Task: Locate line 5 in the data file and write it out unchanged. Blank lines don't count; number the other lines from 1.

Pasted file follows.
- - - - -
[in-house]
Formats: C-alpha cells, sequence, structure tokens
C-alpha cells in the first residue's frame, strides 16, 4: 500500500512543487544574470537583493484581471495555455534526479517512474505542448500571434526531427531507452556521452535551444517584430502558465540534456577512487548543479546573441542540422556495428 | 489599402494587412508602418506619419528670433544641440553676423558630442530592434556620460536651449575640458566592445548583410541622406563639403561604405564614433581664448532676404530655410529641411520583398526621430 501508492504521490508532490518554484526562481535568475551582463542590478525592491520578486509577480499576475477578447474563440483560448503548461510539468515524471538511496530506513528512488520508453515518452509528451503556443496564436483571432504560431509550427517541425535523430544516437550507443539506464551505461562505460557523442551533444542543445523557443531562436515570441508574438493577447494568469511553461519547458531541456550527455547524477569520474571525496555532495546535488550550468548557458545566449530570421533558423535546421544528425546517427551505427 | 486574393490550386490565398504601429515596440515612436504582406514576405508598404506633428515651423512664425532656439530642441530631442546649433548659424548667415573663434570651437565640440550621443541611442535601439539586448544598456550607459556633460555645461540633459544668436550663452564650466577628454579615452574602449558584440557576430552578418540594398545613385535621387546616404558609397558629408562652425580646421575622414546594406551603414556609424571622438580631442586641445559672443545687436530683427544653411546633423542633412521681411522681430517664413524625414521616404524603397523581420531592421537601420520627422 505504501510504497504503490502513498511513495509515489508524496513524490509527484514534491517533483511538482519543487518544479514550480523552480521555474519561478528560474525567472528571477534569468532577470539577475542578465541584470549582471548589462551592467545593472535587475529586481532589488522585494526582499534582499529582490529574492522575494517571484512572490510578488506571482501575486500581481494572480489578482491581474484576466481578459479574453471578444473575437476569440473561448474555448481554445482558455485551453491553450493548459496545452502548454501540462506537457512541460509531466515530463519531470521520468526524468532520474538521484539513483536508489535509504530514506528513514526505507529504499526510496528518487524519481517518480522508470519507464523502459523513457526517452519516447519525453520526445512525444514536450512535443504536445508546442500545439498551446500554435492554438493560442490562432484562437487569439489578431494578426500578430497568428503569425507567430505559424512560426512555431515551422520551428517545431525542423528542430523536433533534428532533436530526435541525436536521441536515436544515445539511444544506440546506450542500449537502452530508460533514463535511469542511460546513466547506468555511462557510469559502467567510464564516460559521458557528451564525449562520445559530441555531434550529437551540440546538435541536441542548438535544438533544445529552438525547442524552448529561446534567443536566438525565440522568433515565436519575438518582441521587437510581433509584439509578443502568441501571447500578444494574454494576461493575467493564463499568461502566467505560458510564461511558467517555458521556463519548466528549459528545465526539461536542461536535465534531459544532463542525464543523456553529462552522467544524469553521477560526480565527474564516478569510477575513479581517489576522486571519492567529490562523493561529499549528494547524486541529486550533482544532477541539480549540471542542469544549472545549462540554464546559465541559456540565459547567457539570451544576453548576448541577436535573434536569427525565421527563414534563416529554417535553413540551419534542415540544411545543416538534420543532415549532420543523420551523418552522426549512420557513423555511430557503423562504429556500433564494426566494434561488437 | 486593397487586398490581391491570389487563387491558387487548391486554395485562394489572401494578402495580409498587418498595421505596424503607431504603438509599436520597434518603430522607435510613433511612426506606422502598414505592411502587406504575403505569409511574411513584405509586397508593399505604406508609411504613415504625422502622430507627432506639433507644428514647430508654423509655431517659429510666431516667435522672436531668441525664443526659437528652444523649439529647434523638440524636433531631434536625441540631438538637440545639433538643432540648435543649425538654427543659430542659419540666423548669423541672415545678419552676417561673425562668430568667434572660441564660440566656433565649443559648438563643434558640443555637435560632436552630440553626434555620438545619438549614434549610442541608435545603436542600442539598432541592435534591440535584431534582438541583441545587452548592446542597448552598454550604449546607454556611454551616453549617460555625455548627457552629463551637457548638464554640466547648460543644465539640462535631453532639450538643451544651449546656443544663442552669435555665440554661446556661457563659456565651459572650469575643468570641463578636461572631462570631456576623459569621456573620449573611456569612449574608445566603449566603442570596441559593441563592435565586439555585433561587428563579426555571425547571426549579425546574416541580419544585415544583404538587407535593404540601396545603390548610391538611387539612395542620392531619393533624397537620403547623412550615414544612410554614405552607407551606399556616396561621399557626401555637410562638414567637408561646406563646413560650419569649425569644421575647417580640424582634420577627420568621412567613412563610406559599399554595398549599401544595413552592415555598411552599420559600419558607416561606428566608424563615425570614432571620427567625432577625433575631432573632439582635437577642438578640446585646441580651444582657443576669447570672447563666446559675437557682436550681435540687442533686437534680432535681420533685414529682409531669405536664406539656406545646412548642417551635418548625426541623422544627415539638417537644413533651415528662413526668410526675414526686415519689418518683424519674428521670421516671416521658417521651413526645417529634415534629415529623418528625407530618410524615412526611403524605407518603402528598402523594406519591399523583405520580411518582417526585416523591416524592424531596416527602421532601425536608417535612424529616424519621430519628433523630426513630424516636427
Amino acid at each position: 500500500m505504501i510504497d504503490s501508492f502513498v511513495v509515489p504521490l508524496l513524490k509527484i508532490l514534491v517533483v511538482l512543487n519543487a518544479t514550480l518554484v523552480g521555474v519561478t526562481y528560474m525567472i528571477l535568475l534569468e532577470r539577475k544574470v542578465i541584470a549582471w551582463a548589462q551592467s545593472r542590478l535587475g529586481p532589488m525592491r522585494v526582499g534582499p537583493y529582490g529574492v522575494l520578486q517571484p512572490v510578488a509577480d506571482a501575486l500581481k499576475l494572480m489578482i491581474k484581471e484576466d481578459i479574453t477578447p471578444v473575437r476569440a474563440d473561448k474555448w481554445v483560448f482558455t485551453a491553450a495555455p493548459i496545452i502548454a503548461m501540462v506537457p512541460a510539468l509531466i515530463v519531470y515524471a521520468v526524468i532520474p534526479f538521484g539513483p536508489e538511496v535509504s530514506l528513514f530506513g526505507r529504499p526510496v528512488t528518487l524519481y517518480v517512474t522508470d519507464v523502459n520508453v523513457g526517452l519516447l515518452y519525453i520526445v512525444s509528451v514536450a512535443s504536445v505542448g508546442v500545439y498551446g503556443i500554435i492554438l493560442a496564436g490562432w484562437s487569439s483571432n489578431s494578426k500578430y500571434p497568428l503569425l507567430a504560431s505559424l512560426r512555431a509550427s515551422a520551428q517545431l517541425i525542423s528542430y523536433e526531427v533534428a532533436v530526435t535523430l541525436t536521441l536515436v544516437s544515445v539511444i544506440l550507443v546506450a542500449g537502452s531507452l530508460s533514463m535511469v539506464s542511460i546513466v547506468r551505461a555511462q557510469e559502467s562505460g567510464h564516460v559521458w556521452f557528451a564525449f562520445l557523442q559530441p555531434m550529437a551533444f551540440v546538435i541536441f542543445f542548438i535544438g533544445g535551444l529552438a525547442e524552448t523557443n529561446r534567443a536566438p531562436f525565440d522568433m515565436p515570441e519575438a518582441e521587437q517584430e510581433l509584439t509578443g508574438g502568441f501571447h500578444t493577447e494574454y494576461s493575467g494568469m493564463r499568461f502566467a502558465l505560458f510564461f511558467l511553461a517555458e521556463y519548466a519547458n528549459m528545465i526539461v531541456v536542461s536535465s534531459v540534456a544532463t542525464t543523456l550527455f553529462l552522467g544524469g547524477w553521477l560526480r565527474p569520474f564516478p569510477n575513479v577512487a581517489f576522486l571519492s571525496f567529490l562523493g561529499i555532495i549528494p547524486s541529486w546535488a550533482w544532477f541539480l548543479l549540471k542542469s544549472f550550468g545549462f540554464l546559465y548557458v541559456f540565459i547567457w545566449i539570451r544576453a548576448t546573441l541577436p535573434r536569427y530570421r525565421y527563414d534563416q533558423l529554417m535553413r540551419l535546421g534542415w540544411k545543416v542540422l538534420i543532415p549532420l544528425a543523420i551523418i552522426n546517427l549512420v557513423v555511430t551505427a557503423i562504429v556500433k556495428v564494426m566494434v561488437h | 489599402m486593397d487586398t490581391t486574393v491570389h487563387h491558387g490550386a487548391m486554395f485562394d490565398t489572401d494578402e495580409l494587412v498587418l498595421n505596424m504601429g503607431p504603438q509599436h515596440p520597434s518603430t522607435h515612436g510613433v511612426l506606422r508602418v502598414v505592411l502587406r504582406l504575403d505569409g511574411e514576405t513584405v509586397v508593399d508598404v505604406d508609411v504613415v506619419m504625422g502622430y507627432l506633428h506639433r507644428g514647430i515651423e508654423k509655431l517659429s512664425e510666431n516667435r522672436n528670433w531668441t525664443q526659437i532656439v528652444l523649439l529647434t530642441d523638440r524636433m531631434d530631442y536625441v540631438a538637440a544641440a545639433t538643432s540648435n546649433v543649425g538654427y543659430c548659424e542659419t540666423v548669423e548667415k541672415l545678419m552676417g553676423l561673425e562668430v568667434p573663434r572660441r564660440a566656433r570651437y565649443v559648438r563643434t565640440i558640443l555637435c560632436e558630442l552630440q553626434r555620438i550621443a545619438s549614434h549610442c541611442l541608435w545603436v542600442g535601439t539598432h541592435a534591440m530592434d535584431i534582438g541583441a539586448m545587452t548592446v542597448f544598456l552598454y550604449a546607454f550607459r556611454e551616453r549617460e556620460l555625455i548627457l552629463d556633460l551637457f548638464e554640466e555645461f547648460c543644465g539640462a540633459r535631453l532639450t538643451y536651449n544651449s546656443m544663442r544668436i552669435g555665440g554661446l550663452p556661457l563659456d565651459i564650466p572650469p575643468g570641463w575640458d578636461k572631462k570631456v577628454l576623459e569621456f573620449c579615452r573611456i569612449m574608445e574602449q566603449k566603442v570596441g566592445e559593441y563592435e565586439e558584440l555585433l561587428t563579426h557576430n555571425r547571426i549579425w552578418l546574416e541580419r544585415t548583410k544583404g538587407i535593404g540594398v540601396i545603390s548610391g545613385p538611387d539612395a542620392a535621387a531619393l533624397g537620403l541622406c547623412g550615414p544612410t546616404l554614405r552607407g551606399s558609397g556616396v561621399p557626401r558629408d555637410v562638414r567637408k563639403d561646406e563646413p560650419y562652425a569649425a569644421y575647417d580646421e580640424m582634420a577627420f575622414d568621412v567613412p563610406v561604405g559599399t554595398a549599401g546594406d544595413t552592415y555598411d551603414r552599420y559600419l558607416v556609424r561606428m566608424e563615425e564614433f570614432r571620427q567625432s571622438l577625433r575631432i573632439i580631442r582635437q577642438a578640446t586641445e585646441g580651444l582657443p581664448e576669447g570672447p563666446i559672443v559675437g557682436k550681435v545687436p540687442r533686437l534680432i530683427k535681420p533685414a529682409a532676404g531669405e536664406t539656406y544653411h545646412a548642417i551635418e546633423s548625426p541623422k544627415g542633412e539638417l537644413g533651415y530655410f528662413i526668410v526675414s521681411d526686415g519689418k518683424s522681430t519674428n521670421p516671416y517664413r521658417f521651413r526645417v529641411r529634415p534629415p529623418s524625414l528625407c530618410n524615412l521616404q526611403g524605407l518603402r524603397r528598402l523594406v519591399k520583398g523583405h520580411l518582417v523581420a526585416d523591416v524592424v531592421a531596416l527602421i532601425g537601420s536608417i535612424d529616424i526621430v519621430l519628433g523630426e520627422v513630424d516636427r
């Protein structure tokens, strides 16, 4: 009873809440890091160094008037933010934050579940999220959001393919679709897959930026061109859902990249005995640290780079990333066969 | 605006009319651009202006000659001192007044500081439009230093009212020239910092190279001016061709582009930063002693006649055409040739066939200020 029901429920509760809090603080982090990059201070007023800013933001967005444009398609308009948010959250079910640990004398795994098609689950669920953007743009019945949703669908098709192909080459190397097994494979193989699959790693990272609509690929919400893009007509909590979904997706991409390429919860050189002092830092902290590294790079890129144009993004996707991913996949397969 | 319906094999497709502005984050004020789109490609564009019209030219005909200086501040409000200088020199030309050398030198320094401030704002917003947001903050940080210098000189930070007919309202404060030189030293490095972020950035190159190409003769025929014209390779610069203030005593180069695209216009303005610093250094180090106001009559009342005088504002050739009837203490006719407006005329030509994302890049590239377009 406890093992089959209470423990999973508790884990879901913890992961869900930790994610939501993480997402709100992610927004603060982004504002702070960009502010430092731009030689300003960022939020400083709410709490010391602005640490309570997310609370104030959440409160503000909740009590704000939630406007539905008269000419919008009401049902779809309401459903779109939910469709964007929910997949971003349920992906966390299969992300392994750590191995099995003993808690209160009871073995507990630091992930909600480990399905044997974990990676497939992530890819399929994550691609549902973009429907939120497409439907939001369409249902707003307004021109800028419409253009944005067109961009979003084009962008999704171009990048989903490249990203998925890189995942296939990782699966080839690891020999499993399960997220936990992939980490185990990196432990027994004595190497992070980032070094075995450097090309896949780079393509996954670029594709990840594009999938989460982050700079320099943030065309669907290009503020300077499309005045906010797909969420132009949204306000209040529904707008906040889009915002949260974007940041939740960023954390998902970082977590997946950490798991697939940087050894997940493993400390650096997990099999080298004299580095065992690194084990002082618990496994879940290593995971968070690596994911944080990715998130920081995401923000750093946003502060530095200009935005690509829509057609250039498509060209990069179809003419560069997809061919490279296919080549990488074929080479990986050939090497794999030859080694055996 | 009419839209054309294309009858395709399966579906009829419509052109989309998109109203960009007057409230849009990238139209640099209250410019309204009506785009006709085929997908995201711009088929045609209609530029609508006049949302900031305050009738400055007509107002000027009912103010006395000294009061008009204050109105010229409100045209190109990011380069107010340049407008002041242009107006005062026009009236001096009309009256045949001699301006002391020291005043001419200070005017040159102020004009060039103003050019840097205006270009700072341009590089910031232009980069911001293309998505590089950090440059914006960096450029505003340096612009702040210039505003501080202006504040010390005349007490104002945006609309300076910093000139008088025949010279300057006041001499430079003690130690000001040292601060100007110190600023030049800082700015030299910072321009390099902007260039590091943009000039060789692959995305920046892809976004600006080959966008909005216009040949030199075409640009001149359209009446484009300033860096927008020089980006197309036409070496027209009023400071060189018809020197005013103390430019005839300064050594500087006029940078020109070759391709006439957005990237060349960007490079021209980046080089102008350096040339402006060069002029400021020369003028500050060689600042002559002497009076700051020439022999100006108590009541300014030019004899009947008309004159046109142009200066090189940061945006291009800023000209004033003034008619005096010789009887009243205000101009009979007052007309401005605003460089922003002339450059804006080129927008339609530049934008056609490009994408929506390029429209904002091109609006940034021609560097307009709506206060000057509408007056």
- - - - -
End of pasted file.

């Protein structure tokens, strides 16, 4: 009873809440890091160094008037933010934050579940999220959001393919679709897959930026061109859902990249005995640290780079990333066969 | 605006009319651009202006000659001192007044500081439009230093009212020239910092190279001016061709582009930063002693006649055409040739066939200020 029901429920509760809090603080982090990059201070007023800013933001967005444009398609308009948010959250079910640990004398795994098609689950669920953007743009019945949703669908098709192909080459190397097994494979193989699959790693990272609509690929919400893009007509909590979904997706991409390429919860050189002092830092902290590294790079890129144009993004996707991913996949397969 | 319906094999497709502005984050004020789109490609564009019209030219005909200086501040409000200088020199030309050398030198320094401030704002917003947001903050940080210098000189930070007919309202404060030189030293490095972020950035190159190409003769025929014209390779610069203030005593180069695209216009303005610093250094180090106001009559009342005088504002050739009837203490006719407006005329030509994302890049590239377009 406890093992089959209470423990999973508790884990879901913890992961869900930790994610939501993480997402709100992610927004603060982004504002702070960009502010430092731009030689300003960022939020400083709410709490010391602005640490309570997310609370104030959440409160503000909740009590704000939630406007539905008269000419919008009401049902779809309401459903779109939910469709964007929910997949971003349920992906966390299969992300392994750590191995099995003993808690209160009871073995507990630091992930909600480990399905044997974990990676497939992530890819399929994550691609549902973009429907939120497409439907939001369409249902707003307004021109800028419409253009944005067109961009979003084009962008999704171009990048989903490249990203998925890189995942296939990782699966080839690891020999499993399960997220936990992939980490185990990196432990027994004595190497992070980032070094075995450097090309896949780079393509996954670029594709990840594009999938989460982050700079320099943030065309669907290009503020300077499309005045906010797909969420132009949204306000209040529904707008906040889009915002949260974007940041939740960023954390998902970082977590997946950490798991697939940087050894997940493993400390650096997990099999080298004299580095065992690194084990002082618990496994879940290593995971968070690596994911944080990715998130920081995401923000750093946003502060530095200009935005690509829509057609250039498509060209990069179809003419560069997809061919490279296919080549990488074929080479990986050939090497794999030859080694055996 | 009419839209054309294309009858395709399966579906009829419509052109989309998109109203960009007057409230849009990238139209640099209250410019309204009506785009006709085929997908995201711009088929045609209609530029609508006049949302900031305050009738400055007509107002000027009912103010006395000294009061008009204050109105010229409100045209190109990011380069107010340049407008002041242009107006005062026009009236001096009309009256045949001699301006002391020291005043001419200070005017040159102020004009060039103003050019840097205006270009700072341009590089910031232009980069911001293309998505590089950090440059914006960096450029505003340096612009702040210039505003501080202006504040010390005349007490104002945006609309300076910093000139008088025949010279300057006041001499430079003690130690000001040292601060100007110190600023030049800082700015030299910072321009390099902007260039590091943009000039060789692959995305920046892809976004600006080959966008909005216009040949030199075409640009001149359209009446484009300033860096927008020089980006197309036409070496027209009023400071060189018809020197005013103390430019005839300064050594500087006029940078020109070759391709006439957005990237060349960007490079021209980046080089102008350096040339402006060069002029400021020369003028500050060689600042002559002497009076700051020439022999100006108590009541300014030019004899009947008309004159046109142009200066090189940061945006291009800023000209004033003034008619005096010789009887009243205000101009009979007052007309401005605003460089922003002339450059804006080129927008339609530049934008056609490009994408929506390029429209904002091109609006940034021609560097307009709506206060000057509408007056």